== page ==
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A Great Beginning

After the IFR flight plan has been filed and approved, it becomes a clearance. How a new clearance is passed from Air Traffic Control to the pilot depends on where you are and how bad the weather is...After the IFR flight plan has been filed and approved, it becomes a clearance. How a new clearance is passed from Air Traffic Control to the pilot depends on where you are and how bad the weather is...

CLEARANCE DELIVERY
When an IFR flight plan has been processed, it is passed on into the ATC system where it waits for the pilot to pick it up. It's like someone sending you an email message that you have not had time to check yet. The clearance will wait for up to two hours past the proposed departure time before it gets kicked out of the system. It is up to the pilot to access the system and receive the clearance. The best way to pick up the clearance will vary depending on location and conditions. There are actually four possible ways to do it:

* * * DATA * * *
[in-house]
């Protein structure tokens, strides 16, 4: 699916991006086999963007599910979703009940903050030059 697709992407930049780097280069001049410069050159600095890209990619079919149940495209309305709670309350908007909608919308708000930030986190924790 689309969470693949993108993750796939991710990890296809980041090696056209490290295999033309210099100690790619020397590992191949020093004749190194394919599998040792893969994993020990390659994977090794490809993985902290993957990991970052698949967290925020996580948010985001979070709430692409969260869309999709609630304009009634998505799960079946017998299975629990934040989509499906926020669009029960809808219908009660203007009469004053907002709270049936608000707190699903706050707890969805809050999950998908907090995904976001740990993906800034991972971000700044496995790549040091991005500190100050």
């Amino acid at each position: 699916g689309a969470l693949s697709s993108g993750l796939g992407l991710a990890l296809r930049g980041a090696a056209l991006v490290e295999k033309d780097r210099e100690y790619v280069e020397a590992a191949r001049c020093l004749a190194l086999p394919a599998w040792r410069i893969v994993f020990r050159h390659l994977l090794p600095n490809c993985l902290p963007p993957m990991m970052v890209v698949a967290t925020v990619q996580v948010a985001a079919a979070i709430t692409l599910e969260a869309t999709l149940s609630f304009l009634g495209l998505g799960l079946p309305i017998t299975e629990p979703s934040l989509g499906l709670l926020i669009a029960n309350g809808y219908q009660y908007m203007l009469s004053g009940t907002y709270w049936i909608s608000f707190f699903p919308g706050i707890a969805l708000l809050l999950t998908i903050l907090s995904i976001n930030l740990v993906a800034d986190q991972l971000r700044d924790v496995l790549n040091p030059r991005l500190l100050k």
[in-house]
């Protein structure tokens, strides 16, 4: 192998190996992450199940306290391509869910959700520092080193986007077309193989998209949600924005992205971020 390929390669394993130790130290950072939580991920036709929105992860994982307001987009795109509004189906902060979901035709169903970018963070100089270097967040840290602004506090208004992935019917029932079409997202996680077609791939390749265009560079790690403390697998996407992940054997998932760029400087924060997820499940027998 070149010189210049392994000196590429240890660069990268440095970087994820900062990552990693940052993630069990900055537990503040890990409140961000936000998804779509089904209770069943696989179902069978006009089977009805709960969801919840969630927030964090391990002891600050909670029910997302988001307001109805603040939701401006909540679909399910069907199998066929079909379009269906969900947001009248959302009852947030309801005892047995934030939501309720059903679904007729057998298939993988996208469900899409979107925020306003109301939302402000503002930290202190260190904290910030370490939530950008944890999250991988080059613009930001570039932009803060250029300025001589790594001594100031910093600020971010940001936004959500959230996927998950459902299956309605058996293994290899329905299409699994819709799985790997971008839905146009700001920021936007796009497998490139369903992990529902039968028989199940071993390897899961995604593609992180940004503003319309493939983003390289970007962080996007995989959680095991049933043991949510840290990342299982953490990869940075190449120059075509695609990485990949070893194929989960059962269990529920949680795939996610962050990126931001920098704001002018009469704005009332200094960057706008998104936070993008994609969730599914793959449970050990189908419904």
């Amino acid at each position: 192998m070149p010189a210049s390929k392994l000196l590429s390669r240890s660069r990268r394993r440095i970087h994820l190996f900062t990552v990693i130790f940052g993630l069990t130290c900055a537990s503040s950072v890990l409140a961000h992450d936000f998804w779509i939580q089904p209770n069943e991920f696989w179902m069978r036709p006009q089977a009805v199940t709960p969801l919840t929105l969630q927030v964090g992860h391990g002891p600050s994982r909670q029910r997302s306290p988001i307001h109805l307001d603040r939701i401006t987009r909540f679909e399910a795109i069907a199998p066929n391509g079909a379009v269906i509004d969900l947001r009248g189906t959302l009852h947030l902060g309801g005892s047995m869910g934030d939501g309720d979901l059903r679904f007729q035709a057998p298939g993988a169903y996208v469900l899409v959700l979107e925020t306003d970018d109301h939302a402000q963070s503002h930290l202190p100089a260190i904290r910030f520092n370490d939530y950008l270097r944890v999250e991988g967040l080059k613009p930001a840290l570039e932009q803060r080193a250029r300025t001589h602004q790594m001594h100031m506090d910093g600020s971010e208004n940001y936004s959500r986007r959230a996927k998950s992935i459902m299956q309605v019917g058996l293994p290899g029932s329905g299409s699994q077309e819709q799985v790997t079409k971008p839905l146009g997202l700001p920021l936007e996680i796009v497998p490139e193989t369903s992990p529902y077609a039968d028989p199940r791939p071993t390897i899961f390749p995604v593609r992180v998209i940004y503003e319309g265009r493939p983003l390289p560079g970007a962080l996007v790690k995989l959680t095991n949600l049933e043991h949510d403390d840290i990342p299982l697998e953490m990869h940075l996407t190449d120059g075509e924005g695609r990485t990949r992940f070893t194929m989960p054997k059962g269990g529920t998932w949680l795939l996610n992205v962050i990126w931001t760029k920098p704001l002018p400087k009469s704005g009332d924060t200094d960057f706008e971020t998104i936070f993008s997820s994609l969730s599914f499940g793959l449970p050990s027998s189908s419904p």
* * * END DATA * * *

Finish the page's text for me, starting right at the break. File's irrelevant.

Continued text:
1. On the ground -- Direct
    When you are at an airport that has ATC facilities right there, then receiving the clearance is easy. Simply call the correct ATC frequency and ask for the clearance. At an airport with a control tower, you probably will have three choices...
    • CLEARANCE DELIVERY -- During busy daylight hours all three frequencies will be staffed by controllers, so start with Clearance Delivery because, as the name implies, this controller's job is to deliver clearances. Clearance Delivery is sometimes abbreviated CPT for Clearance Prior to Taxi.
    • GROUND CONTROL -- During off-peak and night hours there may be only one person in the tower and he or she is listening on all three frequencies. In some cases the procedure will be to ask for the clearance on Ground Control. Start with Ground Control when there is no CPT frequency.
    • THE CONTROL TOWER -- There may be some late night situations where you start with the Control Tower.

    You can't go wrong if you follow along in the order above. Just get the clearance from the first person that talks to you as you go down that list.

    Special Case: There are a few airports left that do not have Control Towers but do have an operating FSS on the field. An FSS briefer will not have the clearance, but they can call for you and get it. Therefore, a direct radio call to an FSS while on the ground will also do the trick.

  2. On the Ground -- Indirect